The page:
Hooking is used for hijacking a function call to observe or change the parameters and the return value of the hijacked function. You should protect a function against hooking if the parameters of the function are sensitive.

For instance, let’s consider the following snippet:

void encrypt(char key[16]) {

The function encrypt() should be protected against hooking otherwise an attacker could easily observe the effective value of the key parameter when the function is called.

Similarly, if the value returned by the function is sensitive then, you should also protect your function.

bool has_secure_enclave() {

When to use it?

You should enable this protecting for all your sensitive functions. This pass introduces a very low overhead while still being efficient against Frida.

How to use it?

In the O-MVLL configuration file, this protection can be enabled by defining the following method:

def anti_hooking(self, mod: omvll.Module, func: omvll.Function) -> omvll.AntiHookOpt:
    if in ["encrypt", "has_secure_enclave"]:
        return True
    return False


Usually, hooking frameworks need a scratch register to relocate or access metadata associated with the function currently hooked. In the case of Frida, the relocator needs one of the x16, x17 registers as we can see in gumarm64relocator.c

if (available_scratch_reg != NULL)
  gboolean x16_used, x17_used;
  guint insn_index;

  x16_used = FALSE;
  x17_used = FALSE;
  if (!x16_used)
     *available_scratch_reg = ARM64_REG_X16;
   else if (!x17_used)
     *available_scratch_reg = ARM64_REG_X17;
     *available_scratch_reg = ARM64_REG_INVALID;

If the prologue of the function starts with instructions that used these two registers, Frida fails to hook the function. Let’s consider the following Frida script:

Interceptor.attach(Module.getExportByName('omvll_test.bin', 'hook_me'), {
  onEnter(args) {
    console.log("Yes I hooked you!")
  onLeave(retval) {
    console.log("Frida exit from hook_me()")

If the prologue of hook_me() starts by using x16 and x17, Frida raises the following error:

$ frida  --file=/data/local/tmp/omvll_test.bin --load=./test.js --stdio=pipe --no-pause
    / _  |   Frida 15.1.17 - A world-class dynamic instrumentation toolkit
   | (_| |
    > _  |   Commands:
   /_/ |_|       help      -> Displays the help system
   . . . .       object?   -> Display information about 'object'
   . . . .       exit/quit -> Exit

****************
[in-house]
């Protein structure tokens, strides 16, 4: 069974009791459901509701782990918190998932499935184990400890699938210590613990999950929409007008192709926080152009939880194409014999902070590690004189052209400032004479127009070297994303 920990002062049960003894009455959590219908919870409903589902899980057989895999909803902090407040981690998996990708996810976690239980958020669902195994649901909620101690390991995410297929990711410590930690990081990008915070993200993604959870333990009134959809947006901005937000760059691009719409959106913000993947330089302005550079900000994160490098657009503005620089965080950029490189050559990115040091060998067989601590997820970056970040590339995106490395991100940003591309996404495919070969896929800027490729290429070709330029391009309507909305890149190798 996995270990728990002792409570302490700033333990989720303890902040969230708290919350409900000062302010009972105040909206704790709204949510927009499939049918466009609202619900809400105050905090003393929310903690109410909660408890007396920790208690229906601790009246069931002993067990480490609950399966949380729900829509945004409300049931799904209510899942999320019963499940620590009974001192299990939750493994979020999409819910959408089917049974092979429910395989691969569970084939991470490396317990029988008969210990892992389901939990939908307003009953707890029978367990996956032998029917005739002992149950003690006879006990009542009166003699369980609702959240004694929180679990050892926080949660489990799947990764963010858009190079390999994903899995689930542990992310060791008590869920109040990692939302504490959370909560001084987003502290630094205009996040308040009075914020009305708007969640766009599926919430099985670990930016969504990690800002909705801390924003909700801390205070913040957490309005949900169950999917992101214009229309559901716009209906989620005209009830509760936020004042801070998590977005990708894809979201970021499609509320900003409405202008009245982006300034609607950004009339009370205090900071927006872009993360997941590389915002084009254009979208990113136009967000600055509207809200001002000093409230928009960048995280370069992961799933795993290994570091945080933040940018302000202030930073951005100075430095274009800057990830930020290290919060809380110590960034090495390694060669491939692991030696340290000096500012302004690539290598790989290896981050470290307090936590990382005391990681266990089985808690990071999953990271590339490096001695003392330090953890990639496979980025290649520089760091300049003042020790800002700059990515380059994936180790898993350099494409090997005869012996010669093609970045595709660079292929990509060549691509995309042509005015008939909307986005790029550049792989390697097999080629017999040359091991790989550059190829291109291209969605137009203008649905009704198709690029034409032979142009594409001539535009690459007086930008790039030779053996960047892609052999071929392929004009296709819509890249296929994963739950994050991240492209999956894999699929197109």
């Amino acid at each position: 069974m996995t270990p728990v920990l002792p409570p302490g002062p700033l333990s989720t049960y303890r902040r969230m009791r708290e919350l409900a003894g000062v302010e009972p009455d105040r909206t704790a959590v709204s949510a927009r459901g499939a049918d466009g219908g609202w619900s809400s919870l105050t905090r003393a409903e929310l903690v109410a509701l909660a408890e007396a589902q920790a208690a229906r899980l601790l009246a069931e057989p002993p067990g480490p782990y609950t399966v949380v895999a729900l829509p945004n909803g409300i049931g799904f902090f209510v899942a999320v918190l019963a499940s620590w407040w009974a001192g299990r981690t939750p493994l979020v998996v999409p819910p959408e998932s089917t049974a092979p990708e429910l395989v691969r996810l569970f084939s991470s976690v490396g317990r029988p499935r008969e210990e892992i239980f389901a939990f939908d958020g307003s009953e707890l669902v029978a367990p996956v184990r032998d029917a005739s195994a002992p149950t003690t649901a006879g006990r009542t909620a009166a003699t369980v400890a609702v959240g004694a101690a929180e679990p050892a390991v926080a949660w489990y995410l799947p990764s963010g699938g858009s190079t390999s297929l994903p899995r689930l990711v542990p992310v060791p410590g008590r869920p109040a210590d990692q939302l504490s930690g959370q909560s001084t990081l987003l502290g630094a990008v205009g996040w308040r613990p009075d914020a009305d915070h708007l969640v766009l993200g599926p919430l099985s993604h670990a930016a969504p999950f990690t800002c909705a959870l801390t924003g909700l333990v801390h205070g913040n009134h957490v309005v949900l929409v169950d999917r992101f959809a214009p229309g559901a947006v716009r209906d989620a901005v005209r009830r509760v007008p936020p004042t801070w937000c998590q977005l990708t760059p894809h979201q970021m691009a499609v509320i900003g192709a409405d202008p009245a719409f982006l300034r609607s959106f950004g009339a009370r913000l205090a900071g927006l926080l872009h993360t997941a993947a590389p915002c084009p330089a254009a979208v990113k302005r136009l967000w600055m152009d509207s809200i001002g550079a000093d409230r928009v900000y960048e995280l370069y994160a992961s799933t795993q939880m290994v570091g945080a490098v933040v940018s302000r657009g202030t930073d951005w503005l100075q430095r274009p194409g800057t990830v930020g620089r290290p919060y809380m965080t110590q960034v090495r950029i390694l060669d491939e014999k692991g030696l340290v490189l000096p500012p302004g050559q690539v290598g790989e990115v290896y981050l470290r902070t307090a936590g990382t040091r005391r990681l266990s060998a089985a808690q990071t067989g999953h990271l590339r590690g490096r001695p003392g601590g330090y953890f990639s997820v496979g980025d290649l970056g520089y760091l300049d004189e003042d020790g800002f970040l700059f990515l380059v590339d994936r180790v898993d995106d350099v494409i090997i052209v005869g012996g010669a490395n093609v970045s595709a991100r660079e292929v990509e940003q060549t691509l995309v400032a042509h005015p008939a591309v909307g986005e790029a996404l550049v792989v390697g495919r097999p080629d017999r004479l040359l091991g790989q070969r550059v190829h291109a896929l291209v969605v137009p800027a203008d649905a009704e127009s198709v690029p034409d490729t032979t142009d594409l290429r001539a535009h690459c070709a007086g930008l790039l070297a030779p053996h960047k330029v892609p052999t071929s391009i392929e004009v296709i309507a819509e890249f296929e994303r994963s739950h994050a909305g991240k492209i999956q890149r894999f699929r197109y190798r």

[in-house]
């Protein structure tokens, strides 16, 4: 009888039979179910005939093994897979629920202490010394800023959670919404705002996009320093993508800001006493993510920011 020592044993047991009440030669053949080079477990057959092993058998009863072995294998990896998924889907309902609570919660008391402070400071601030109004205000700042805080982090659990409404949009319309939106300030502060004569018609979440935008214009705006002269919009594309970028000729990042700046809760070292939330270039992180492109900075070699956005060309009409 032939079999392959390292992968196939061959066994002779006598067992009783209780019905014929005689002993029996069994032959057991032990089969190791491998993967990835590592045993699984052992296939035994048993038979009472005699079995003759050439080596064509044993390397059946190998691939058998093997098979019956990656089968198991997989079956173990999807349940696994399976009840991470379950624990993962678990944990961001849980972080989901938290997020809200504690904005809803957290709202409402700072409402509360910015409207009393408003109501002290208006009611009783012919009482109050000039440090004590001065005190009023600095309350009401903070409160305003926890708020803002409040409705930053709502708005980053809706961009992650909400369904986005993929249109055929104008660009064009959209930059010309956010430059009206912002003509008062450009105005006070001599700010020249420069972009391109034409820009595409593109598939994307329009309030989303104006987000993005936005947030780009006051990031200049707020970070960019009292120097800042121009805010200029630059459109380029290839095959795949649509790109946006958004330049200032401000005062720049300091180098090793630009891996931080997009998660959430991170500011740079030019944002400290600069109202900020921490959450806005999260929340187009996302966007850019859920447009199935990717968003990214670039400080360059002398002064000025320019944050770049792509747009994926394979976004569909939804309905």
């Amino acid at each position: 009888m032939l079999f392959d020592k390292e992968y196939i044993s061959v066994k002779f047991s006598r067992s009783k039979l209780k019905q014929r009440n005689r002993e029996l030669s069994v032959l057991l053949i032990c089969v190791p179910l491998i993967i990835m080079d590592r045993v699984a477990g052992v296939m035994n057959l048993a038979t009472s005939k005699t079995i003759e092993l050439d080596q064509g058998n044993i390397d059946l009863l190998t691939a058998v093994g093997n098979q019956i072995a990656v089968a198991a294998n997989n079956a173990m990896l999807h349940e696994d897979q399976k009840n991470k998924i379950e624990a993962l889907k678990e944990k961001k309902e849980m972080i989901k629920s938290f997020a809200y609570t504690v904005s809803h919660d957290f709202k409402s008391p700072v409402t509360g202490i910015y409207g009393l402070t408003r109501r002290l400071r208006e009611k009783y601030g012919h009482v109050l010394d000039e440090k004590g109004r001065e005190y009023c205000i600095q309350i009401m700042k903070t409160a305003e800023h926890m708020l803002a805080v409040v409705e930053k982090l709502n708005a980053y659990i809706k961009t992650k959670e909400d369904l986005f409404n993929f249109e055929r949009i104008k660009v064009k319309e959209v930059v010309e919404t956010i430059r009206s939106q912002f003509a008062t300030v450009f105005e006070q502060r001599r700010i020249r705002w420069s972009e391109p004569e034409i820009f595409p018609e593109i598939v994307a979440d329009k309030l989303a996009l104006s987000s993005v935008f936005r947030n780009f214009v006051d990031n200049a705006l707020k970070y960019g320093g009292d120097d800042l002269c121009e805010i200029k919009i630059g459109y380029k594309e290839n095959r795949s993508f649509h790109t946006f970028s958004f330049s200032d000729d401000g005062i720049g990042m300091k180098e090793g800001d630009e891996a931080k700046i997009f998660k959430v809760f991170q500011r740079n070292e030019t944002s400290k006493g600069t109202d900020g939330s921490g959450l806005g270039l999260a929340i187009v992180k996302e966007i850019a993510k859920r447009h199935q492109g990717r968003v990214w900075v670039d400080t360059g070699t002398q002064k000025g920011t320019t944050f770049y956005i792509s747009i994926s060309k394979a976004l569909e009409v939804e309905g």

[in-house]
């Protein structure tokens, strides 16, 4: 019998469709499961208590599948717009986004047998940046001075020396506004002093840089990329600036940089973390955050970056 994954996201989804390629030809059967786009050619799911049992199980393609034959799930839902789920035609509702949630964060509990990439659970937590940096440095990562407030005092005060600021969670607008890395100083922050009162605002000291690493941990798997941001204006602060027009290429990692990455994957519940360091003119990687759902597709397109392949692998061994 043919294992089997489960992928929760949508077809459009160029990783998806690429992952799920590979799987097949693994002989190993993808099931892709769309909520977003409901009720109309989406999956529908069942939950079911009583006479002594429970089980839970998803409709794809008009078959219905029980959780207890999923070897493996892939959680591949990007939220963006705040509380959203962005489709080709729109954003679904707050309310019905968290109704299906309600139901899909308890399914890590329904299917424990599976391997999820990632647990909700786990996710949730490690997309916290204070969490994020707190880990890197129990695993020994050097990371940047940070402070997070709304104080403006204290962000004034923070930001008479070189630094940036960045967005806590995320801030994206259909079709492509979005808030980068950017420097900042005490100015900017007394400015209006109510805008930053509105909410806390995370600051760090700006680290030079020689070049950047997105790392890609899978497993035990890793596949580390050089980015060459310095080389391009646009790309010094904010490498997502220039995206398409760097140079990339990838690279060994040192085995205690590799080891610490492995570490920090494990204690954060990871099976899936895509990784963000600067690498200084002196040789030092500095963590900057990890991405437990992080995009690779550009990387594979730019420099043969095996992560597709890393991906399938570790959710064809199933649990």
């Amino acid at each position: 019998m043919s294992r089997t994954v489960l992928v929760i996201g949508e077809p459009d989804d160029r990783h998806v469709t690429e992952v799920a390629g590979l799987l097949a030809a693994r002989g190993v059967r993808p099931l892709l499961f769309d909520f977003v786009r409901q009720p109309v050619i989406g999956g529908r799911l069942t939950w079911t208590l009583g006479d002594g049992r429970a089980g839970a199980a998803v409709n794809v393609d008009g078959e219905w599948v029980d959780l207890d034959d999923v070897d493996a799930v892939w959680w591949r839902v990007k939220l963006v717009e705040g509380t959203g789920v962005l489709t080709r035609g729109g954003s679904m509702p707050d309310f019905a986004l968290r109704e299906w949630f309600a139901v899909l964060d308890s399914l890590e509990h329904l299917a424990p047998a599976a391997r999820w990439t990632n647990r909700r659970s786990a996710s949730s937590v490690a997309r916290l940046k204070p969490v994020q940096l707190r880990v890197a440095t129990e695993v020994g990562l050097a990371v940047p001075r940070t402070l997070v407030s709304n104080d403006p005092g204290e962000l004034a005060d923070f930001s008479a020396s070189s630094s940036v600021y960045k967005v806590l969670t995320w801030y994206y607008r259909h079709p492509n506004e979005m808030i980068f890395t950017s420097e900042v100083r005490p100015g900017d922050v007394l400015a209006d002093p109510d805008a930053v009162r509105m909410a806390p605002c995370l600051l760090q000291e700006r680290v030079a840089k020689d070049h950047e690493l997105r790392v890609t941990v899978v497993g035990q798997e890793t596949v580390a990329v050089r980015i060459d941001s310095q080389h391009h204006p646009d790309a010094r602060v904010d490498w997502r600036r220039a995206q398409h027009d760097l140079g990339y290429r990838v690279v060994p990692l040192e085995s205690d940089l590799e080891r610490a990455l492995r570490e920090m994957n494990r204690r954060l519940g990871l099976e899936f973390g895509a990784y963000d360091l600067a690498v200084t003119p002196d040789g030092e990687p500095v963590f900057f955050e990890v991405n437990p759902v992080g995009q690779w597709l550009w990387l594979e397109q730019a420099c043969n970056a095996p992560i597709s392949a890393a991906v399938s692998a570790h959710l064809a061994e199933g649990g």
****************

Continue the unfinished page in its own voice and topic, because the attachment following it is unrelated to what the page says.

. . . .
   . . . .   More info at
Spawning `/data/local/tmp/omvll_test.bin`...
Spawned `/data/local/tmp/omvll_test.bin`. Resuming main thread!
Error: unable to intercept function at 0x623d443158; please file a bug
    at value (frida/runtime/core.js:316)
    at <eval> (/test.js:19)

On the O-MVLL implementation hand side, it works by setting a custom prologue to the llvm::Function that must be protected:

bool AntiHook::runOnFunction(llvm::Function &F) {
  std::unique_ptr<MemoryBuffer> Buffer = ...;
  auto* Int8Ty = Type::getInt8Ty(F.getContext());
  auto* Prologue = ConstantDataVector::getRaw(
                    Buffer->getBuffer(), Buffer->getBufferSize(), Int8Ty);

  return true;

The prologue injected by the pass is located in a MemoryBuffer that is generated thanks to the O-MVLL’s JIT engine (based on LLVM ORCv2). With this Jitter, it generates the raw stub as follows:

std::unique_ptr<MemoryBuffer> Buffer = jitter->jitAsm(
    mov x17, x17;
    mov x16, x16;

This API is modular enough to dynamically JIT different stubs.


The current implementation does not use a strong binding between the custom anti-hooking prologue and the original function. It means that an attacker could patch the prologue of the function to remove the instructions that trigger the Frida error.

In its current form, the stub injected in the prologue of the functions only prevents Frida from hooking a user-controlled function. In particular, this pass is not able to protect against hooking on imported functions (like fopen, read etc) and does not prevent other hooking frameworks like Dobby from working correctly.

If hooking really matters, we strongly recommend adding another detection layer to perform enhanced checks based – for instance – on the artifacts left by the different hooking frameworks.

Origin of this pass

I actually experienced this limitation of Frida while reverse-engineering SafetyNet/DroidGuard.

The bytecode of the VM performs – at some point – an integrity check of the code using SHA-1 from OpenSSL. The implementation of this hash algorithm in OpenSSL is partially based on a raw assembly stub, in which the function sha1_block_data_order() begins as follows in crypto/sha/asm/

  ldr  x16,  .LOPENSSL_armcap_P
  adr  x17,  .LOPENSSL_armcap_P
  add  x16,  x16, x17
  ldr  w16,  [x16]
  tst  w16,  #ARMV8_SHA1 .Lv8_entry